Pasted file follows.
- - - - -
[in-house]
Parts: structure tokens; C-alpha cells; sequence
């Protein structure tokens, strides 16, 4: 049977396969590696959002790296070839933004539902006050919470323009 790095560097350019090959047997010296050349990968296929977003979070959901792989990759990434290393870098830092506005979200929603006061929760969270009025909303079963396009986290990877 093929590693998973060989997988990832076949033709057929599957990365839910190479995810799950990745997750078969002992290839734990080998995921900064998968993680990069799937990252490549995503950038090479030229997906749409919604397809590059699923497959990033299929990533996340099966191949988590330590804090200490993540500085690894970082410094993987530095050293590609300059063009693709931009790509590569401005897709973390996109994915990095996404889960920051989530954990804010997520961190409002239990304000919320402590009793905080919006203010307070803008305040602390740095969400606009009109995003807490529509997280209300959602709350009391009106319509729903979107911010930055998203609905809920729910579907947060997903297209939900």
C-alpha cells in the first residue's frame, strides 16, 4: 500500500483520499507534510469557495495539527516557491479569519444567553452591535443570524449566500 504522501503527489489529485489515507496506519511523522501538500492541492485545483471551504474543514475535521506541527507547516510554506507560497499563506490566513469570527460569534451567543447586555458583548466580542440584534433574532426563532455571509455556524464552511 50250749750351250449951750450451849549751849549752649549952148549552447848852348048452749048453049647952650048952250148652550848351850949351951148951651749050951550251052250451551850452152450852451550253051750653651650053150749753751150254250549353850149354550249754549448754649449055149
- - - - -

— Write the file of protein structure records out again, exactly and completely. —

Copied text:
[in-house]
Parts: structure tokens; C-alpha cells; sequence
């Protein structure tokens, strides 16, 4: 049977396969590696959002790296070839933004539902006050919470323009 790095560097350019090959047997010296050349990968296929977003979070959901792989990759990434290393870098830092506005979200929603006061929760969270009025909303079963396009986290990877 093929590693998973060989997988990832076949033709057929599957990365839910190479995810799950990745997750078969002992290839734990080998995921900064998968993680990069799937990252490549995503950038090479030229997906749409919604397809590059699923497959990033299929990533996340099966191949988590330590804090200490993540500085690894970082410094993987530095050293590609300059063009693709931009790509590569401005897709973390996109994915990095996404889960920051989530954990804010997520961190409002239990304000919320402590009793905080919006203010307070803008305040602390740095969400606009009109995003807490529509997280209300959602709350009391009106319509729903979107911010930055998203609905809920729910579907947060997903297209939900």
C-alpha cells in the first residue's frame, strides 16, 4: 500500500483520499507534510469557495495539527516557491479569519444567553452591535443570524449566500 504522501503527489489529485489515507496506519511523522501538500492541492485545483471551504474543514475535521506541527507547516510554506507560497499563506490566513469570527460569534451567543447586555458583548466580542440584534433574532426563532455571509455556524464552511 50250749750351250449951750450451849549751849549752649549952148549552447848852348048452749048453049647952650048952250148652550848351850949351951148951651749050951550251052250451551850452152450852451550253051750653651650053150749753751150254250549353850149354550249754549448754649449055149